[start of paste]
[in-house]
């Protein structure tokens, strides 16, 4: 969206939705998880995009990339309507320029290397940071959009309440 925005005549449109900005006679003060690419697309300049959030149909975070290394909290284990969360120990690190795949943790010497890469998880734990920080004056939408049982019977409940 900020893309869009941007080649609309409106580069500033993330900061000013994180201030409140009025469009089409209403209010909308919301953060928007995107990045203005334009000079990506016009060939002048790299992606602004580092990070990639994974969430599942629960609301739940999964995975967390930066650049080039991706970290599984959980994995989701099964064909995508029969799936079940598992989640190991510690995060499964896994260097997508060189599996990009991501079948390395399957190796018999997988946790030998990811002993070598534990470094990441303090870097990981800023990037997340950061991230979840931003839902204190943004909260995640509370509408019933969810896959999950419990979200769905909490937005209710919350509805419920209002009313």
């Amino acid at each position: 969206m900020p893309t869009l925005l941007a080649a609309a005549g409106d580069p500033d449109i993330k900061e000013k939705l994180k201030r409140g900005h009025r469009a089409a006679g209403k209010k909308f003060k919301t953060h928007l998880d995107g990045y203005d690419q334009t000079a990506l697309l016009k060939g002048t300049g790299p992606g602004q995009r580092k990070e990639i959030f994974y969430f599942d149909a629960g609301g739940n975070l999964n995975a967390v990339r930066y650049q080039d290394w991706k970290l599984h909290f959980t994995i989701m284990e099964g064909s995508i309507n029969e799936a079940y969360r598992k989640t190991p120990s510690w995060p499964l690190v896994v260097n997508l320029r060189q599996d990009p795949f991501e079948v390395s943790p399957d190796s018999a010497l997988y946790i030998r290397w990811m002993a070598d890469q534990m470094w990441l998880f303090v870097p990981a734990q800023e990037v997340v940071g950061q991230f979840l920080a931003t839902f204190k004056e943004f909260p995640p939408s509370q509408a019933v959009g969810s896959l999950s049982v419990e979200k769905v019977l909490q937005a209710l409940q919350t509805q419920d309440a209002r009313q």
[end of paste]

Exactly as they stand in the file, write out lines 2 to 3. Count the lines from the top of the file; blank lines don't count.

């Protein structure tokens, strides 16, 4: 969206939705998880995009990339309507320029290397940071959009309440 925005005549449109900005006679003060690419697309300049959030149909975070290394909290284990969360120990690190795949943790010497890469998880734990920080004056939408049982019977409940 900020893309869009941007080649609309409106580069500033993330900061000013994180201030409140009025469009089409209403209010909308919301953060928007995107990045203005334009000079990506016009060939002048790299992606602004580092990070990639994974969430599942629960609301739940999964995975967390930066650049080039991706970290599984959980994995989701099964064909995508029969799936079940598992989640190991510690995060499964896994260097997508060189599996990009991501079948390395399957190796018999997988946790030998990811002993070598534990470094990441303090870097990981800023990037997340950061991230979840931003839902204190943004909260995640509370509408019933969810896959999950419990979200769905909490937005209710919350509805419920209002009313």
């Amino acid at each position: 969206m900020p893309t869009l925005l941007a080649a609309a005549g409106d580069p500033d449109i993330k900061e000013k939705l994180k201030r409140g900005h009025r469009a089409a006679g209403k209010k909308f003060k919301t953060h928007l998880d995107g990045y203005d690419q334009t000079a990506l697309l016009k060939g002048t300049g790299p992606g602004q995009r580092k990070e990639i959030f994974y969430f599942d149909a629960g609301g739940n975070l999964n995975a967390v990339r930066y650049q080039d290394w991706k970290l599984h909290f959980t994995i989701m284990e099964g064909s995508i309507n029969e799936a079940y969360r598992k989640t190991p120990s510690w995060p499964l690190v896994v260097n997508l320029r060189q599996d990009p795949f991501e079948v390395s943790p399957d190796s018999a010497l997988y946790i030998r290397w990811m002993a070598d890469q534990m470094w990441l998880f303090v870097p990981a734990q800023e990037v997340v940071g950061q991230f979840l920080a931003t839902f204190k004056e943004f909260p995640p939408s509370q509408a019933v959009g969810s896959l999950s049982v419990e979200k769905v019977l909490q937005a209710l409940q919350t509805q419920d309440a209002r009313q």